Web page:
I’ve had my own share of AMSUL manifestos; some would even say I have more than enough experience than the average AMSULITE… But this was the first time I’d enter into New Great Hall (NGH) for such an event and it would be in order. I initially arrived at the manifesto venue expecting to find the usual suspects at chaos, that is – Students standing or jumping about at the back with posters, screaming or campaigning and pitching out their preferred candidate names against each other – You’d understand my state of bewilderment when I met AMSULites all seated in the hall, quiet, peaceful and facing the stage with so much ennui.
I commend the Sport Secretary Aspirants, but if I’m to be honest, after listening to them speaks about their plans, I lost interest in the first half of the AMSUL manifesto. So, I left to return midway through the event, in high hopes it would have become a sight of interest by then… Midway through the Manifesto night I was back and from outside New Great Hall entrance, I could see a lot of people standing at the back of the hall. It was with joy I ran into the hall to join the “Huda“, only to realize students were just gisting – out of boredom I guess.
On stage the two AGS aspirants were being asked questions from the high table (consisting of 2 past AMSUL Presidents, a past Senate President, a past Vice-president and An immediate past Association of Resident Doctor Executive – Dr Ojo). So, I made a conscious decision to get audience reviews of the manifesto so far… The two Social secretary aspirants did fairly well with their speech; Paschal was good but Tommy had the most fans and was equally good – even claimed he would have been great, but the man in charge of projector displayed his old power point slides and not the updated one of his manifesto. They both answered their questions fairly.
The two Assistant General Secretary aspirants also did very well with manifesto. Both were apparently good Orators. Vivian was more favored for obvious reasons – Let me just stop here before “Feminists” come for my head or is it “malist” or “masculinist”, I should fear… Confusing this days. They also answered their questions fairly. However, Old students felt the Judges were being too lenient with their questions, while the outgoing “Freshers” felt otherwise. Still, no placards or people carrying posters and causing trouble, no Booing or unnecessary praises, I was legit Pained.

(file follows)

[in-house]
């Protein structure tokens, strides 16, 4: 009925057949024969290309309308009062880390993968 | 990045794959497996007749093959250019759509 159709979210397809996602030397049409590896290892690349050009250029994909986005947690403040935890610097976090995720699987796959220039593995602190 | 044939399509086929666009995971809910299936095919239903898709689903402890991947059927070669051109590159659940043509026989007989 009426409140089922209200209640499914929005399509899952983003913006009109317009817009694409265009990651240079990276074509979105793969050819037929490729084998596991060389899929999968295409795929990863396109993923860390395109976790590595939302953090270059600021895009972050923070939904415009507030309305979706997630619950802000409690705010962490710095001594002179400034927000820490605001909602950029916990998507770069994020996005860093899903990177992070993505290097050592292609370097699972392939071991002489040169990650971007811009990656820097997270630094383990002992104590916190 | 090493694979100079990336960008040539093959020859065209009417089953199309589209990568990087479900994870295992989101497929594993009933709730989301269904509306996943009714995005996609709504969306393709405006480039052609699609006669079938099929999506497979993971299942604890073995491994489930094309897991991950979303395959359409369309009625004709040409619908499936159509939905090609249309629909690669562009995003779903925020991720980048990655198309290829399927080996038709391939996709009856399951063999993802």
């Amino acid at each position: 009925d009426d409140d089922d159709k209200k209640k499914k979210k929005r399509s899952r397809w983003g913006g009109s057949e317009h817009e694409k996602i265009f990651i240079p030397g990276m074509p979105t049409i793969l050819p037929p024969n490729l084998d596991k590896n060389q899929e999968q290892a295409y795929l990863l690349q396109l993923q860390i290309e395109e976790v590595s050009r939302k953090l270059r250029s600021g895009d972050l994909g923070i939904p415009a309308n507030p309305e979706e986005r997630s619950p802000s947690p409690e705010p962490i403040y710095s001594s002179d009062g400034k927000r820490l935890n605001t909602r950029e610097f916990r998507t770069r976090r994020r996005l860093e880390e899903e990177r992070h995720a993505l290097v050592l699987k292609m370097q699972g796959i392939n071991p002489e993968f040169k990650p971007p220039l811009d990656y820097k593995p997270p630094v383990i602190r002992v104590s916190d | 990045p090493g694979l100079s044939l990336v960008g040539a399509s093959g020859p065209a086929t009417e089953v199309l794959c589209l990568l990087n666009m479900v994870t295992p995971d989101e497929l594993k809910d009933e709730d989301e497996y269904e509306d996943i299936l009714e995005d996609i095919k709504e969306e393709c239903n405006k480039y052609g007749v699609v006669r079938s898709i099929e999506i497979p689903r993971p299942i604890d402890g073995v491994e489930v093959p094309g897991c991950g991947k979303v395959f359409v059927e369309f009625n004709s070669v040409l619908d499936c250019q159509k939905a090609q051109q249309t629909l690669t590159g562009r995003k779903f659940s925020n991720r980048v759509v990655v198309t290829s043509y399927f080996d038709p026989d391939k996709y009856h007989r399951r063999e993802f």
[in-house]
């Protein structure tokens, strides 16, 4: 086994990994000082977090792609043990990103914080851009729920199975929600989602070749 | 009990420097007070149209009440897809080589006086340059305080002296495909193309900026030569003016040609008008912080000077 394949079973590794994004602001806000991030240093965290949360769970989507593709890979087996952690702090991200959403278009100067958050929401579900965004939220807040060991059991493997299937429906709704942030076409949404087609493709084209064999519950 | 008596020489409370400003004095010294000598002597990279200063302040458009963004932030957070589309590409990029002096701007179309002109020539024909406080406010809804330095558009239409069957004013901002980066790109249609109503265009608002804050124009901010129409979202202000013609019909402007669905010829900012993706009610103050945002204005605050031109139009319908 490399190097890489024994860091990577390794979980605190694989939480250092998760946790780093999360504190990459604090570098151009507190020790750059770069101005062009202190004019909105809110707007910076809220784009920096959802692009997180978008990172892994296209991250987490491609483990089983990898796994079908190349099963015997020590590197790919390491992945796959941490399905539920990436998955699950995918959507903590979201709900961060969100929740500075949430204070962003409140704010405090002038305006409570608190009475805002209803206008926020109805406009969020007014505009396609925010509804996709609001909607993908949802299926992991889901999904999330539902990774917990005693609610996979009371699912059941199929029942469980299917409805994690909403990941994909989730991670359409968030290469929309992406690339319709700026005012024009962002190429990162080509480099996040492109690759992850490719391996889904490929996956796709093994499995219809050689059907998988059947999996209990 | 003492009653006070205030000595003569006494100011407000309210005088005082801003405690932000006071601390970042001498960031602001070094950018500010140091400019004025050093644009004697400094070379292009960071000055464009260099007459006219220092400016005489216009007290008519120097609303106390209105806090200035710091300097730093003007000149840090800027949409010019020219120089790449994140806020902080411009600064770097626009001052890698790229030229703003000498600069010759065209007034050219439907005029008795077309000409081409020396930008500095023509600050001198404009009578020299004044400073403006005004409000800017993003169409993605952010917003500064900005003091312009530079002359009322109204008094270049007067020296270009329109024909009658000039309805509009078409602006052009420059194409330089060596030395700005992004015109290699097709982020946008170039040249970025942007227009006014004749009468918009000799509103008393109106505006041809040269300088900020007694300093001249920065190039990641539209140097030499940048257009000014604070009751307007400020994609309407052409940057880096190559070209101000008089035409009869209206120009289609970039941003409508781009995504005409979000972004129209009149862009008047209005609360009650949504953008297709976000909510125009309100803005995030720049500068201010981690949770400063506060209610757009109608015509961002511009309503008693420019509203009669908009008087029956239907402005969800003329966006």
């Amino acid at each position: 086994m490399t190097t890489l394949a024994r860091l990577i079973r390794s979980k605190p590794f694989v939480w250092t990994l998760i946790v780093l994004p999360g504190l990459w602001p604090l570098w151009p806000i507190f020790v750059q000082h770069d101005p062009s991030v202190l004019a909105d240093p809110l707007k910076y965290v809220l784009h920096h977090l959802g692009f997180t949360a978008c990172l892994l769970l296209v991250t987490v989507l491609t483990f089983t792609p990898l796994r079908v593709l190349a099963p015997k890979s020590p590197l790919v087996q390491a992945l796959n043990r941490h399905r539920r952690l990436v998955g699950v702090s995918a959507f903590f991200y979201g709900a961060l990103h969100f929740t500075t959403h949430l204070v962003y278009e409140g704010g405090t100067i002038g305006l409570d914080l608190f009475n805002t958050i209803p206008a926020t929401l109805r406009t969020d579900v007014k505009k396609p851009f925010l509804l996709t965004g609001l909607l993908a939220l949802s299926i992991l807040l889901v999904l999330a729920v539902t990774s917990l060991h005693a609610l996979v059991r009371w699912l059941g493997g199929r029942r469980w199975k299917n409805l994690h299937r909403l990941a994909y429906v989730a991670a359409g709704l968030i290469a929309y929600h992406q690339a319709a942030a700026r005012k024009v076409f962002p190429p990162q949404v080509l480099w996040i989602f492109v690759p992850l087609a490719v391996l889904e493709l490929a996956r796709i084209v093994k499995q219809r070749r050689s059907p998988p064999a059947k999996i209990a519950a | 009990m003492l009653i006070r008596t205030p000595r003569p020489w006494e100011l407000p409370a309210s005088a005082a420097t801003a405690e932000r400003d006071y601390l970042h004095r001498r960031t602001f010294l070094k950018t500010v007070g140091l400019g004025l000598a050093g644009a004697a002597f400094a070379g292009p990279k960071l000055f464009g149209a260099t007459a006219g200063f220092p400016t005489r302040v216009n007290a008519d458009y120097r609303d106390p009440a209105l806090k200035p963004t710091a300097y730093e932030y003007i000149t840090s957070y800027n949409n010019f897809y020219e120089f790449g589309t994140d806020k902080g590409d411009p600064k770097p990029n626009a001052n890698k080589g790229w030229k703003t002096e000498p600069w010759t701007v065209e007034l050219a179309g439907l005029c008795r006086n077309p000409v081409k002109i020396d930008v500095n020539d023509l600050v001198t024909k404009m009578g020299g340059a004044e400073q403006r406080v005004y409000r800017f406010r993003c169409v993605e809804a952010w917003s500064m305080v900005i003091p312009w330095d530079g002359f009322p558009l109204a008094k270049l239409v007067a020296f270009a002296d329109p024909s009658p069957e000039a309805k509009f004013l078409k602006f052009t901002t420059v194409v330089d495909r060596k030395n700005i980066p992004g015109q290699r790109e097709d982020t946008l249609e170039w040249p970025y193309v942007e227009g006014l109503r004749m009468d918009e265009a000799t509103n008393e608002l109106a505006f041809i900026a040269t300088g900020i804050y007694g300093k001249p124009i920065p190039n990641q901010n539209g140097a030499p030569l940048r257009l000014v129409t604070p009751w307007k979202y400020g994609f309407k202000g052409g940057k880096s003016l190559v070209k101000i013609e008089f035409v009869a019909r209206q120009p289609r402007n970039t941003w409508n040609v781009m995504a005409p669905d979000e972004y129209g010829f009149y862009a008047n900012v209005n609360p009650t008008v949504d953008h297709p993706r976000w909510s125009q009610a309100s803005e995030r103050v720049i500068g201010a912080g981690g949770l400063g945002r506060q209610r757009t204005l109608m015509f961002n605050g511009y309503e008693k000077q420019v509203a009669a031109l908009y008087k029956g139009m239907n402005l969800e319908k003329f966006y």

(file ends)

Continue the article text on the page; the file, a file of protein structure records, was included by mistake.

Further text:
The welfare aspirants came on stage, Iruoma was the first to speak, obviously an Orator – this was her field, “she” sha” wants to take care of us by force“. Then came her opponent – Hafusat – with the Fans, the uproar was almost legit. She spoke very well too. I left when the questions started rolling but certainly not before I dropped my “one dollar question” with a friend to ask for me…
I returned to the place of promulgation to find both the presidential aspirant and the Vice president on the hot spot. Apparently, they both came “extremely late”, as the Judges were already around way before they arrived. As punishment they were both initially “Disqualified’. But then, the ones in command made the verdict to temper justice with mercy with the approval of AMSULites to increase the required votes to lead both aspirants to victory to 85% of total votes…
They were however asked to or made to – depending on your Point Of View – give explanations for their lateness. Brammy, the Presidential aspirant claimed he was very sick and attended a class meeting that lasted all day prior to the event. When probed further he said he was on Cimetidine and Omeprazole medication… Can’t recall the remaining drugs. As for Bisola – who was running for the position of Vice President – one of the honourable audience already pointed out about knowing she was playing volleyball prior to the said program. Her reason after apologizing quasi continuously was that she was “ostensibly tensed” or “nil composed” and Volleyball has an intuitively calming effect on her. All in all, the “Huda” – a.k.a. Drama or Climax – I wished for showed up, not in the way I envisioned but took me to an “unfamiliar and au courant territory”.
I must praise the effort of the Electoral Committee, even though it saddens me, for following the rules appropriately; even when both aspirants did not make up the 85% votes required. This most have been a very difficult decision to maintain; especially when it came to the Vice presidential aspirant, who was relatively very close to the cut of point – 82% of the total votes.
I also use this platform to appeal to the “affected aspirants”, not to see this as a defeat but to see it as one of the “challenges and obstacles” they have to overcome to lead this prestigious Association. The easy way out is to fall into despair, anger, regret and even possibly hate; which they are allowed to – they are humans too. But, I believe what will make you be considered – Sui generis – is the ability to go “beyond the norm” and rise above the cliché expected of you. This is the time to show AMSULites you have the will and zeal to win and ensure your vision for AMSUL.
God Bless AMSULites